One fascinating development, demonstrating the importance of the market to the area, was that of the Market Shops. The Town Council acted as developer by building in 1872 some neo-Gothic lock-up shops for small traders, such as tailor Freddy Preston, along the North side of Sun Street.

The Sun Street Market, however, was evidently ailing by the 20th century, since Peter Preston reported being told that “in World War I a threshing machine had been stored on waste land behind Car Mart and when moved it disturbed hordes of rats, which were despatched by worried neighbours with brooms and any suitable weapon”.[8] 

Market Shops with Happy Return
c1960 (Butwell)
Market Shops with Happy Return
c1960 (Butwell)Click Image
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In 1923, the Town Council proposed building “a public convenience (two W.C.s) for women, also a W.C. and lavatory for surveyor’s office[9] be erected on Mr. Hone's sheep market adjoining surveyor's office”. In 1924, the market had to be closed after a foot and mouth outbreak.[10]

It is not certain that the proposal succeeded since, in 1940, “Mr. F. H. Healing has offered at his expense to provide an air raid shelter in Barton Street. [But] it was suggested a shelter be built at Sheep Market, Station Street”.[11] This was built because the Town Council debated in 1946 that the “Station St ARP site considered for public conveniences of which a shortage in the town”.[12]

George Hone, had taken over Thomas’ Cattle Market in Oldbury Road by the time the 1883 O.S. Map had been published. By 1914 he had become Mayor, JP, County Councillor: a “well known and popular auctioneer”

Hone increased the stakes in 1927 by snapping up land vacated by the collapse of Thomas Walker and Sons in Spring Gardens where he built a modern, integrated cattle market, opened with great fanfare by the Conservative M.P., Sir Thomas Davies.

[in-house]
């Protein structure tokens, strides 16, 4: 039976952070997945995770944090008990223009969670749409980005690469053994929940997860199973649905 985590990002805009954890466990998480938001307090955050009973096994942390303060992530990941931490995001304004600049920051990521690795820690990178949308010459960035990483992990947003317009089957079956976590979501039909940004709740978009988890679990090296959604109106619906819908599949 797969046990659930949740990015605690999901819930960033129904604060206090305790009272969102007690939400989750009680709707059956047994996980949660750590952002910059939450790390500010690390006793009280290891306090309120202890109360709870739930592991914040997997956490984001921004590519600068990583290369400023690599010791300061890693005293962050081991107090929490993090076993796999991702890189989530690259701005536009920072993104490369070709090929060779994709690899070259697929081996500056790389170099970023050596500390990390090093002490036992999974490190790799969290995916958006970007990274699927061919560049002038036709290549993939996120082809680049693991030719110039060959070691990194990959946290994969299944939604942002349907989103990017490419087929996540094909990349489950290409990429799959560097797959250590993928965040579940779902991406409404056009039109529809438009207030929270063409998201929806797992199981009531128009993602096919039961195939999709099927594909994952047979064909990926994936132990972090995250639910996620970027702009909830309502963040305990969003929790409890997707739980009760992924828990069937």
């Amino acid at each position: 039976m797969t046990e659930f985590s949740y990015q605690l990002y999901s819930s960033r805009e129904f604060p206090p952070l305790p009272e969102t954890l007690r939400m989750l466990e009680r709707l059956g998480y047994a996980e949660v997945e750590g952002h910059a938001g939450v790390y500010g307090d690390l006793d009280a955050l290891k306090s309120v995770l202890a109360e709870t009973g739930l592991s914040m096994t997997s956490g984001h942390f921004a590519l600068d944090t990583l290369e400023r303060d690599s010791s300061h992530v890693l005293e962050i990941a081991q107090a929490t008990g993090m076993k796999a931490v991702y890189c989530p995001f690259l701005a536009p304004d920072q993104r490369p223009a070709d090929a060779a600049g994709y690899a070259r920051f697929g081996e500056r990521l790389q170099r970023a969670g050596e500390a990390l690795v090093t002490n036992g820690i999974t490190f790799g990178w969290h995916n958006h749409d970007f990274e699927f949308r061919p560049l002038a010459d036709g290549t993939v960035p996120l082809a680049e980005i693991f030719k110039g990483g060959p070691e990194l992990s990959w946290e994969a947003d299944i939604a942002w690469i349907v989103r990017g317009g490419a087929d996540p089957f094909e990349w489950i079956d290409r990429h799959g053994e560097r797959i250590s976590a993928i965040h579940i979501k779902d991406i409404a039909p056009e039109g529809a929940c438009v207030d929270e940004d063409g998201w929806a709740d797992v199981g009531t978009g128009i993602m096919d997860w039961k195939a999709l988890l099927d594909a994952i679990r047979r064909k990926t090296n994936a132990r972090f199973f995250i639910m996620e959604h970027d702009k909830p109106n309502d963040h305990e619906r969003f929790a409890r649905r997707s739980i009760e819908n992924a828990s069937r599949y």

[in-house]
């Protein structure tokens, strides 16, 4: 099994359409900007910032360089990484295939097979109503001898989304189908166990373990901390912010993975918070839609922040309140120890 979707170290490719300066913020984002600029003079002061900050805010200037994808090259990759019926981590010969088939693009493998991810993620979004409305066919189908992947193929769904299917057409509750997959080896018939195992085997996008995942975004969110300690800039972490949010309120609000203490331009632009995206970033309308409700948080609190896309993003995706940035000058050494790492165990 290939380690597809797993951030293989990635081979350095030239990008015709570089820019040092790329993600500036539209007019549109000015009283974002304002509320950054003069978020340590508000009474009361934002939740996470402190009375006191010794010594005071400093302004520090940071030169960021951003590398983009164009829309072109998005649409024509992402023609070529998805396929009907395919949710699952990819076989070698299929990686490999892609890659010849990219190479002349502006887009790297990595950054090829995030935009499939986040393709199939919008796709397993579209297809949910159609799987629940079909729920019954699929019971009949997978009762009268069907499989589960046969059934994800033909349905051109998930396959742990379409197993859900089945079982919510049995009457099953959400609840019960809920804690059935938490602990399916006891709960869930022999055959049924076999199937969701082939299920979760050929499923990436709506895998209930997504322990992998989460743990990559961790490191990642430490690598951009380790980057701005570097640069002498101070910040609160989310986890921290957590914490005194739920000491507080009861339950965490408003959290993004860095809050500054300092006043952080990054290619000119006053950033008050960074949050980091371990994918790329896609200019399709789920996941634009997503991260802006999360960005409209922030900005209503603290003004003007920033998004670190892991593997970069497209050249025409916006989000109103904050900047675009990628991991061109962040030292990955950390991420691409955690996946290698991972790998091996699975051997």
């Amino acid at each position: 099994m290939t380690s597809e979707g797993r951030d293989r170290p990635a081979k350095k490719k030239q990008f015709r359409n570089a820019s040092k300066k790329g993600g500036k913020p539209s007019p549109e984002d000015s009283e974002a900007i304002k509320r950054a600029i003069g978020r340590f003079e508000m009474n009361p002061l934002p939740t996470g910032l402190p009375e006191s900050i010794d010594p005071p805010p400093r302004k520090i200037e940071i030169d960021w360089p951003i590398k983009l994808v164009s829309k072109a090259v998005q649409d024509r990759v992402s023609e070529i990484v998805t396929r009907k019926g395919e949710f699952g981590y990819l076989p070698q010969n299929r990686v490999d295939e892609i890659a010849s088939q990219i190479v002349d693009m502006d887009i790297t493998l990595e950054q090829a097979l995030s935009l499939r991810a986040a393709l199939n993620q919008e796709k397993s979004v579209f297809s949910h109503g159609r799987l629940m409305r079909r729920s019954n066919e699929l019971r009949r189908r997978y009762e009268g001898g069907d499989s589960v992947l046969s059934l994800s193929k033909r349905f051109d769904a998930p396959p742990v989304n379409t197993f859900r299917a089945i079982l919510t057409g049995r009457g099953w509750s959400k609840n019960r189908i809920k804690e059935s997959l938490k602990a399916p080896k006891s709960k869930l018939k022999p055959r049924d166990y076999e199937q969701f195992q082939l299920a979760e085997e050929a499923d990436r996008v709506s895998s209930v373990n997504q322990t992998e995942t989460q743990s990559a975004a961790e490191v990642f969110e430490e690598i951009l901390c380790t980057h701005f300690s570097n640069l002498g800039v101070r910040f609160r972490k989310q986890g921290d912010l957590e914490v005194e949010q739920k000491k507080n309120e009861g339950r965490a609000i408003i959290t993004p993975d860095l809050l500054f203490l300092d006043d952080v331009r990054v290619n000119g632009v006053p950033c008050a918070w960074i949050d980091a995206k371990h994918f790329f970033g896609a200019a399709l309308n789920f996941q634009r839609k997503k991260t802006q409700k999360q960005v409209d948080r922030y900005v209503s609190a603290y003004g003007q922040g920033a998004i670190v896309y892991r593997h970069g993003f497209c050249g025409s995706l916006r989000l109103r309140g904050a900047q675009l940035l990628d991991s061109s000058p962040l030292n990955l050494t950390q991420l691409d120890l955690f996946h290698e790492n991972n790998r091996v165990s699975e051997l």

Sun Street north side c1960
The Conveniences have replaced the sheep pens —
note the rear of the Happy Return.
Sun Street south side c1960
Tewkesbury Car Mart had replaced sheep pens with
workshops. The Conveniences are opposite.
The Mayor, Cllr. George Hone J.P., C.C. in 1914
(Tewkesbury Register)
Hone’s Market, Oldbury Road, with the Welsh Houses.
John Rogers claims to have made the sign for Philip Thomas
(Angus Hone)
This ‘fat and store cattle market’ survived until 1967. It played an important part in the economy of Tewkesbury which, until well after World War II, was mainly that of a market town. Certain pubs like the Shakespeare and the Barrel, at 33 and 34 High Street respectively, were deemed to be a ‘middle class Market House’ which meant that it was within specified distance and thus allowed extended hours on the Wednesday live-stock market day. A ‘farmers ordinary’ was a three-course meal and one pub advertised “Beer sold by the Pound”.[13]

The 1927 Opening announced in the Press
(Tewkesbury Register)
Mrs. Hone, the M.P. & Mr. Hone + supporters.
(Who is the fascinating man to the right of Hone?)
(Angus Hone)
Invitation to the Opening Luncheon
(Angus Hone)
The Menu
(Angus Hone)

Both pubs closed by 1965[14] and the last of Tewkesbury’s livestock markets followed in 1967.

The Cascades Swimming pool, with money partly raised by the citizens of Tewkesbury, rose like the phoenix from the market’s ashes. The rest of the site was converted into Spring Gardens car park on which Tewkesbury’s twice weekly market is still held on Wednesdays and Saturdays - however, with no live meat for sale.

The new market (Tewkesbury Register) The Parade Ring with Chance St. School (Angus Hone)
Inside the Parade Ring with M.P. Davies (Angus Hone) Sheep and prospective buyers (Angus Hone)
The Market still going strong in 1955 (Tewkesbury Register) Just before demolition in 1967
(Gloucestershire Echo)
Hone’s Market transformed by 1973
Hone’s Market transformed by 1973Click Image
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Hone’s Market transformed by 1973 into Cascades & Spring Gardens Car Park

(with Moore’s Station Street Market transformed into Warner’s Garage (left)

(Tewkesbury Borough Council)